Post-modernism’s Worth. 

When we are too close to an event, we talk about it as from a distance. That is, what we say is automatically distanced from the event, a maximum distance. The event is thus, by this occurrence, an object. As opposed to our psychotherapeutic model, the closer we are to an event, the more dishonest we are about its true bearings, that is, the truth of the matter, why it is that the (the wholeness of the) event has occurred the way it has. The impetus and the reaction can be come upon as an included item, a truth in-itself, only when we are distanced from the event. The truth of an object, as opposed to the True Object, can only be viewed in its truth from a distance. The equation is thus of inversion, of ratio.

Here then we may have a basis upon which to properly view foundational post-modern writers, namely, Derrida, Deleuze and Guittari, but others also.  To wit: Their descriptions were from a basis too close to the event, such that they attempted to quickly and finally establish a ground for the event; the event being thus so profound and significant, they were compelled to offer a reason.

They were not wrong, only rash. 

It is analogous to an explosion. We have now the data from the explosion, having encountered it ourselves, but also come across the initial first hand rationalization and fact crunching reports of the explosion itself – with that, subsequent explosions, and now the reports and experience of the aftermath(s) of explosions, we can now safely report upon the truth of the whole event. 

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Tangent 4.19: what gives? The possibility of Communicating.

What gives? This is the question.

In partial thanks to Mr. Adkins, his site translation of some of Laruelle’s writings, that these came up rather early in a Google search for ‘non-philosophy project’, as well his willingness to actually read a post of mine and then to comment on it, I am lead to more and more sites with non-philosophical excerpts, comments, takes, explanations, and even some of Laruelle’s less formal essays on his own ideas. I would give a bibliography but one need only search the Internet and find as much as I have.

I am finding that I am having a certain sympathy for non-philosophy. This I come upon reading many of these excerpts and finding that my initial impression of non-philosophy, that impression I got from reading Laruelle’s own Summary of Non-Philosophy, the link to which is found in my own Direction 3.20, is correct. With apologies to those who struggle with him: a more thorough reading of his premises are sufficient to spell out everything that appears subsequently, and, everything that follows can be said more succinctly and clearly. What he has to say and has said is apparent; that is, ‘should be’ apparent. I read some of his less formal essays and it is confirmed, but his “non-philosophy dictionary” and other more academic papers – My question all through my essays is simple: why is his language so complicated. I have offered a few reasons and continue to do so, but a significant reason has to do with what could be called ‘evangelism’ – his question of “should humanity be saved” is implicated in his use, in his appropriation of the priority discourse of philosophy, though his appropriation also has to do with the necessity of existing (see my posts: Direct 2.28 and Direct Tangent 3.1 and more on this later). One should notice in conjunction with this idea that my argument uses Laruelle ironically, as the occasion for his argument as well as his for mine: this is his position and mine and possibly others – but this is the issue, isn’t it. What the hell is he talking about? For that matter, what the bejesus am I talking about? Well, I am talking about how complicated the issue can be made to appear, and he is complicating the issue. What?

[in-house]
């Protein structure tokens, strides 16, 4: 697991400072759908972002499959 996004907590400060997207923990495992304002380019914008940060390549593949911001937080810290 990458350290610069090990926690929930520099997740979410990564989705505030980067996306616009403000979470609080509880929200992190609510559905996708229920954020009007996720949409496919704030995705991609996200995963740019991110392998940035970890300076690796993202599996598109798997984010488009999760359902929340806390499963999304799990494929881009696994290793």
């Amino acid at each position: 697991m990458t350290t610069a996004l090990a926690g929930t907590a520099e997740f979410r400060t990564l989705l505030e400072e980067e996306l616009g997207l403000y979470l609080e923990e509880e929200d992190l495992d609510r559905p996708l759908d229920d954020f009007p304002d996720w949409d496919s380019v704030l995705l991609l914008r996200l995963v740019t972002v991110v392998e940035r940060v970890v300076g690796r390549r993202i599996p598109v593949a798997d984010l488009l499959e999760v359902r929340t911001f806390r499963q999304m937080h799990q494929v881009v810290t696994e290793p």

Further, once we see this we can only conclude that it is contrary to the philosophical premise and method (the proper conventional method: that extraneous details can be ruled out of the explanation offering the truth. So I must also ask: what gives of non-philosophy? Is it really different than philosophy? Only one person can answer that sufficiently: this is the point of the project.

* *